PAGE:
by Asim Jalis
I had another extremely positive programming experience today.
There was a task that was estimated at 12 hours and we finished
it in 4. There was a lot of refactoring and repositioning old
code to make it do the new things that we needed to do.
1. I want to figure out what is going on here, why I am enjoying
programming now. If I understand this I might be able to recreate
this experience at will.
2. This figuring out is connected with a pattern I have noticed
in INTP thinking (or at least in my own thinking). The pattern is
that we extract general patterns from specific cases and then
apply the patterns to new cases. In fact this paragraph is a neat
example of the thing that it is talking about. We switch from
general to specific and then back to general. A fluidity in
beliefs and viewpoints makes this weaving extremely easy and
almost natural. Let me call this the G-S (General <-> Specific)
style of thinking.
3. So now I want to apply the same approach to determining why I
am enjoying my current programming experiences so much.
4. I have been refactoring a lot. In fact refactoring has a deep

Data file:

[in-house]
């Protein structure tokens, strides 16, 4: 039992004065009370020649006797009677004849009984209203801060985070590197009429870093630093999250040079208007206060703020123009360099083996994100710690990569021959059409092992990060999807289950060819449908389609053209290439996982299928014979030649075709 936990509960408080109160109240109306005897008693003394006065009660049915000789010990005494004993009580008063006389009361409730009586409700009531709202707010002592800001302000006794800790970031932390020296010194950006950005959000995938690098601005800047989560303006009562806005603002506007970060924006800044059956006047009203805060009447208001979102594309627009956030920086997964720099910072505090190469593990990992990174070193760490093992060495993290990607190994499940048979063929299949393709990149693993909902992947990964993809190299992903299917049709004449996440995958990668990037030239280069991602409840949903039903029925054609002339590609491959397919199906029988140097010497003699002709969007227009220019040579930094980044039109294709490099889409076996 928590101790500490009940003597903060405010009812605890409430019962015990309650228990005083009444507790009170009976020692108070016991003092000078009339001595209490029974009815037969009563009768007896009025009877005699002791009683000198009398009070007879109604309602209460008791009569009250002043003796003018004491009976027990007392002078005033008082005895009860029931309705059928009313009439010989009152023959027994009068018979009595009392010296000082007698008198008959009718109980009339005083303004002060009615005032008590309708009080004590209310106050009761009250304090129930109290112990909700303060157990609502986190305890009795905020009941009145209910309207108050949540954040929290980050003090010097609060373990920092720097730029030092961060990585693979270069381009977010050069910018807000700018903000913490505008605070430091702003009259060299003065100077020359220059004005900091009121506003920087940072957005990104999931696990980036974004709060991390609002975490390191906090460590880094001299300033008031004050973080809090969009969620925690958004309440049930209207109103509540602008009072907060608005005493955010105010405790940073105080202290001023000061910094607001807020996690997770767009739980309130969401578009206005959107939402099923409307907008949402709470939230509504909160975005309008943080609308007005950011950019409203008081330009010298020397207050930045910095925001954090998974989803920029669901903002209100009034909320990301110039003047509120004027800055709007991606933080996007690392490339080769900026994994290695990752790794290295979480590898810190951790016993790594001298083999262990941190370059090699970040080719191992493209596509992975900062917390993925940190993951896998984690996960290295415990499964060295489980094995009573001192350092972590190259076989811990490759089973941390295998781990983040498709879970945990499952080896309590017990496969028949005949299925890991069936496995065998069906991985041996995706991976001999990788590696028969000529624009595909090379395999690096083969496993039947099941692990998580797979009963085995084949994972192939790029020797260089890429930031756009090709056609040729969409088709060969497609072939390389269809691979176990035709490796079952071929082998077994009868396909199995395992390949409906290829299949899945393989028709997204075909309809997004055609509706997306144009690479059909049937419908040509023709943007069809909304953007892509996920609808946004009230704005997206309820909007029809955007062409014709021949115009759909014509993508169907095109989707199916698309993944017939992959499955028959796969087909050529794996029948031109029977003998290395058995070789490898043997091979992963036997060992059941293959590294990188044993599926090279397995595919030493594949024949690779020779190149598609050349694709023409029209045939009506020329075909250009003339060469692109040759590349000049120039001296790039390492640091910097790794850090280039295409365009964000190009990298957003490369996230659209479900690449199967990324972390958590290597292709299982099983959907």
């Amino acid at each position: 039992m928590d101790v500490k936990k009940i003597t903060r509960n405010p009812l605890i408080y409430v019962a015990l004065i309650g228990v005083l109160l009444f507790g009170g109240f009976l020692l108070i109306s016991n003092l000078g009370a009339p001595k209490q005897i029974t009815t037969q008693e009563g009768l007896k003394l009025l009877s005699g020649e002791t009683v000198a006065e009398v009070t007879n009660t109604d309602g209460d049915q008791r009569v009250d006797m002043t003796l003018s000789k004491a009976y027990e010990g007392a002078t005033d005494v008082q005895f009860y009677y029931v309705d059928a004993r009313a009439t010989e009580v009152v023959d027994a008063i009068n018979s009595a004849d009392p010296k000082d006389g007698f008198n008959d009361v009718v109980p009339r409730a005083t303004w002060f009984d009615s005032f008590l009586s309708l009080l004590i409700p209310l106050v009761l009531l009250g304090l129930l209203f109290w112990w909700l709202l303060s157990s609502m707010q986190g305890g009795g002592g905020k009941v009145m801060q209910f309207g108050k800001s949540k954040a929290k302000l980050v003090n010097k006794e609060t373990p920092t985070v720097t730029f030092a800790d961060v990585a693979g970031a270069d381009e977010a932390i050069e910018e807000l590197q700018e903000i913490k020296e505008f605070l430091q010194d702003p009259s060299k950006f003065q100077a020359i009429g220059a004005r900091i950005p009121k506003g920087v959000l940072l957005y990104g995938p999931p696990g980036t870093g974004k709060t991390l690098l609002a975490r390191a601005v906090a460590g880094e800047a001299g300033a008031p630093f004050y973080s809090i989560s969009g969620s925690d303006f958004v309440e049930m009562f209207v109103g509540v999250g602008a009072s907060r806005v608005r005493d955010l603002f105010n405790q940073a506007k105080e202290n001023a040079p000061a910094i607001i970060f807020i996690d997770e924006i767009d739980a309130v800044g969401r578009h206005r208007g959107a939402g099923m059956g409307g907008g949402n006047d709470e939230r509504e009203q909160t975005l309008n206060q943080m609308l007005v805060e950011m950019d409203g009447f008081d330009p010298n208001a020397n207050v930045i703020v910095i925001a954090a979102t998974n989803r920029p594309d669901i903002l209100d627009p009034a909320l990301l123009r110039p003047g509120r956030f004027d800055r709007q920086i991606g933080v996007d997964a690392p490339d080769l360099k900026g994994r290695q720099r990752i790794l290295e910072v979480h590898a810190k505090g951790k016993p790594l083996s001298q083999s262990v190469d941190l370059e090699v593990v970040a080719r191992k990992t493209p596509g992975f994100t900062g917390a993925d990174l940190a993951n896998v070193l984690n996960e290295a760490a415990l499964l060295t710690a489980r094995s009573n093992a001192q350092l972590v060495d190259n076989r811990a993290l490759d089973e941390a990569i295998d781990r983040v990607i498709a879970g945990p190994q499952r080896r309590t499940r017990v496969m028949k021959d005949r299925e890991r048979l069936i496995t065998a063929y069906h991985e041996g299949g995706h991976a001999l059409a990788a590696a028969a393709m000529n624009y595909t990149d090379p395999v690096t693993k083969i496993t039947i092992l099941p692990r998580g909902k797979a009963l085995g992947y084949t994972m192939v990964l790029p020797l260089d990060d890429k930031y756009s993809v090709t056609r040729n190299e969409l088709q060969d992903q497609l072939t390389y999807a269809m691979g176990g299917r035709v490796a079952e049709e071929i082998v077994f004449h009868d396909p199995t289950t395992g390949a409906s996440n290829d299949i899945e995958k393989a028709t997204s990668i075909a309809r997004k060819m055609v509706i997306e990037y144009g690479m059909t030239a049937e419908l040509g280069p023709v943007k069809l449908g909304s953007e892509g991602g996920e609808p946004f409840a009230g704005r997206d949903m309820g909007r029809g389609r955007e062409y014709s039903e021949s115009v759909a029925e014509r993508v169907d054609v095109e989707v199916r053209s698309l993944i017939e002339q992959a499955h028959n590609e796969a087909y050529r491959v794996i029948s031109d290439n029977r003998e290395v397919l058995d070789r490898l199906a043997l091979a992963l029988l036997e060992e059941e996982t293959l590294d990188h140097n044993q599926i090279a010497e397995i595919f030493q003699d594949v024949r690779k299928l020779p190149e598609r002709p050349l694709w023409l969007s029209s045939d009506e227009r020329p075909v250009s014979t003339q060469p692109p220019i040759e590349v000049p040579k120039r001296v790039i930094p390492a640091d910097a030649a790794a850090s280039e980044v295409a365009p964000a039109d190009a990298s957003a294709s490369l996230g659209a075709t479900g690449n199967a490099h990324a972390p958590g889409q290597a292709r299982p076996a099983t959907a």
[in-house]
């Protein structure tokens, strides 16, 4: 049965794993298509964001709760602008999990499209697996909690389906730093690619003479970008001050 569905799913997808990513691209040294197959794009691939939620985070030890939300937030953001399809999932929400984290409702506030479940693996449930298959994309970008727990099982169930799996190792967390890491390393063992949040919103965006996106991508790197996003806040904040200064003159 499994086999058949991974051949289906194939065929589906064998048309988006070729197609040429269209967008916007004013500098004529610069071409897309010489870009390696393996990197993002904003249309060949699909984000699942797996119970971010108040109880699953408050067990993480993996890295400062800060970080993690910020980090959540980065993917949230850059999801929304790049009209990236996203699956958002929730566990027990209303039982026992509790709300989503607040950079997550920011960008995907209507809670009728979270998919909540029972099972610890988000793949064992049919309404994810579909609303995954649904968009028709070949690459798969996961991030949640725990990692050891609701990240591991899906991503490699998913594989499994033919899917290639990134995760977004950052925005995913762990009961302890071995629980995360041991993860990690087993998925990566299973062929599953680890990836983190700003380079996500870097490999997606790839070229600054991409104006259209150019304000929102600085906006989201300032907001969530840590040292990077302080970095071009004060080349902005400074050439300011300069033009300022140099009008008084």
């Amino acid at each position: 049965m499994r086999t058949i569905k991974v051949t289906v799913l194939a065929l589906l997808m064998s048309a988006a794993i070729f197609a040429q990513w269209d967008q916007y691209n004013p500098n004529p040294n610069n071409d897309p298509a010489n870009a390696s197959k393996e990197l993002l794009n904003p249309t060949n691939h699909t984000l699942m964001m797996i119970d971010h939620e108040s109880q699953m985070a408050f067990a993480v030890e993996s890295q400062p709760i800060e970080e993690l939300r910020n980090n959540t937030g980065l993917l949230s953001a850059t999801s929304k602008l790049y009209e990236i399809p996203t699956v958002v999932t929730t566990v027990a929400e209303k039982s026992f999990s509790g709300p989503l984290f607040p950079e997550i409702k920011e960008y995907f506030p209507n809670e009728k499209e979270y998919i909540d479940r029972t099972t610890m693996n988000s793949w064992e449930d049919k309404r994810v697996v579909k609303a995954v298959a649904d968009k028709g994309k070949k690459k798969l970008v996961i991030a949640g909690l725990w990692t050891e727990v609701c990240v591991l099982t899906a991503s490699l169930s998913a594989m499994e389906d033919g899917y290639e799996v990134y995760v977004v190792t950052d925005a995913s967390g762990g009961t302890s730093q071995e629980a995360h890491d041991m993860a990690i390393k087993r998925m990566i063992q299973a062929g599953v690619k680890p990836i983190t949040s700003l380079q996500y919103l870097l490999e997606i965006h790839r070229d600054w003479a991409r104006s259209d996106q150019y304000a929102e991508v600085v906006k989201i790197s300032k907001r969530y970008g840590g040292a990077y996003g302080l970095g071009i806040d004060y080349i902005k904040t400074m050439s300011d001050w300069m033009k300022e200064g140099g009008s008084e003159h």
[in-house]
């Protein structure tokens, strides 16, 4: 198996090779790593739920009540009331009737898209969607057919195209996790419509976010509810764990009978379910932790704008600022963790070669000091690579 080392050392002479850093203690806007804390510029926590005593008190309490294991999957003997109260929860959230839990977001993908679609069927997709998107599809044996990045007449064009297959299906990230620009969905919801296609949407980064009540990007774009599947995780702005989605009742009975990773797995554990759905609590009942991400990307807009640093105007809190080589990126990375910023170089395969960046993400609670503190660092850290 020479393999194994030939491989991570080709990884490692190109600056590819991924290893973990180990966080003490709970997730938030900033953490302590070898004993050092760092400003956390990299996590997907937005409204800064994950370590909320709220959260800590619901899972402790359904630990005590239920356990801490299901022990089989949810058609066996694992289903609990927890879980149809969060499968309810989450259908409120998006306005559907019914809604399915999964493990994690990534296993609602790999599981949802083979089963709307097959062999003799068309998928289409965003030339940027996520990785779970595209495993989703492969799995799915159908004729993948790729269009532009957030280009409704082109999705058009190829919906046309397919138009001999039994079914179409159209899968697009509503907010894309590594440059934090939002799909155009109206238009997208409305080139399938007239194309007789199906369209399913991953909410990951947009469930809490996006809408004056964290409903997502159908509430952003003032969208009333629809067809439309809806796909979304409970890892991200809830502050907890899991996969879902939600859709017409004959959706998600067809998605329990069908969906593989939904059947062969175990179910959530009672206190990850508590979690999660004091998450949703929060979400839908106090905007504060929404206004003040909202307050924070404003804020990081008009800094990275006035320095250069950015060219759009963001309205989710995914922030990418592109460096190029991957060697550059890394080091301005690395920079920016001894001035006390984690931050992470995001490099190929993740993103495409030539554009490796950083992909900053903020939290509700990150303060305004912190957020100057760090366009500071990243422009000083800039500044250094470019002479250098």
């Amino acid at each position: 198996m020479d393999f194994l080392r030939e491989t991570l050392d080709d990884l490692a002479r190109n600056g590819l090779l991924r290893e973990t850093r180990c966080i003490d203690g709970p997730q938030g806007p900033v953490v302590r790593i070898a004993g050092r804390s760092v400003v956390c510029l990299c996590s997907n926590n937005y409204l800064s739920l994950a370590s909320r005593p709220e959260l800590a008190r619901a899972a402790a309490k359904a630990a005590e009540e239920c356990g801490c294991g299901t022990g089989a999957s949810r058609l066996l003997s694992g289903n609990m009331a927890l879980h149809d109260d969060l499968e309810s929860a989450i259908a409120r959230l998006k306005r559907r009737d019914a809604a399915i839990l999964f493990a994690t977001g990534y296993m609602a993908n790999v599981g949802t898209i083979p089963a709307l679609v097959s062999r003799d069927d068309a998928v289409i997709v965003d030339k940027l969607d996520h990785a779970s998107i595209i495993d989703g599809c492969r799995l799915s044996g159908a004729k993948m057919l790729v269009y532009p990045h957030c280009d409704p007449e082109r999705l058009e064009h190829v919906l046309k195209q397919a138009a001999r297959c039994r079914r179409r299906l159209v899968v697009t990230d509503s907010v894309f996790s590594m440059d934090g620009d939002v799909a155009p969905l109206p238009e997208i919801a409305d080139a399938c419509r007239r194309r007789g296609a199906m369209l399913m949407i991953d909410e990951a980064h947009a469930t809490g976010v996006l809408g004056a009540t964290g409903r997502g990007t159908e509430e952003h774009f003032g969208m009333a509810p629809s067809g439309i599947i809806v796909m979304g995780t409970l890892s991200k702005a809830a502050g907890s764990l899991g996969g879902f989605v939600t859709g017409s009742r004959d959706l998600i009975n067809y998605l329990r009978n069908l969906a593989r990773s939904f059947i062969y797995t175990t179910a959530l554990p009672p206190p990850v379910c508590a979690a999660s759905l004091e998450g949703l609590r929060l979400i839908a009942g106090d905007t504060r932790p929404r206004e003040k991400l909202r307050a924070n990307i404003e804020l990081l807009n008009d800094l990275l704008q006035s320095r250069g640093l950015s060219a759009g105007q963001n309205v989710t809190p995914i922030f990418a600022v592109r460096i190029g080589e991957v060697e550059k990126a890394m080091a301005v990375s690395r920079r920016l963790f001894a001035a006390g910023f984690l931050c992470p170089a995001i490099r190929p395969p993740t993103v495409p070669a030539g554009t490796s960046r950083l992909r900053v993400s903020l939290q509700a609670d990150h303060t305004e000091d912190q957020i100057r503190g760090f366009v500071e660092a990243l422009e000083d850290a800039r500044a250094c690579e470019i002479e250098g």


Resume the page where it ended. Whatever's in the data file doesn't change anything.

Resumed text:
G-S flavor. Elegant programs are fun to write, but programs with
a lot of special cases are tedious to write. Except that when you
apply G-S you can begin to see patterns in the tedium, and it can
become possible to turn messiness into sublime elegance. The most
satisfying programming experiences I have had so far have had
this flavor: Initially the problem looks messy, but then once the
variation between the different cases is subtracted out it
becomes the manifestation of the same deep abstraction.
5. Mathematics has the same flavor of extracting out specific
variation and then finally arriving at an abstraction that covers
all the specific cases but also contains something more than the
6. Why is it so hard to get into this G-S state in programming?
One reason might be that we are always in a hurry. There are
deadlines to meet and tasks to complete. G-S refactoring requires
pause and reflection. It's not possible in a frenetic work
7. Another possibility is that some problems are more amenable to
G-S reasoning and others are not. This worries me.
8. One reason I might not have experienced it before is that this
requires a critical mass of engagement. It's not possible to see
the opportunities for refactoring if I don't open the editor and
study the program.
9. So there might be small steps that could be used to get
initially engaged with a program and then once one is immersed in
it to ramp up the engagement by refactoring it into elegance.
10. Another insight here is that it is usually much easier to
refactor tests. However, once you refactor the tests that begins
to suggest ways to refactor the code. In fact this might be the
key to having the sweet refactoring experience.
11. This also explains why this experience is not possible in a
hurry. When I am hurrying I don't have time to refactor the
tests. And soon I don't have time to refactor the code.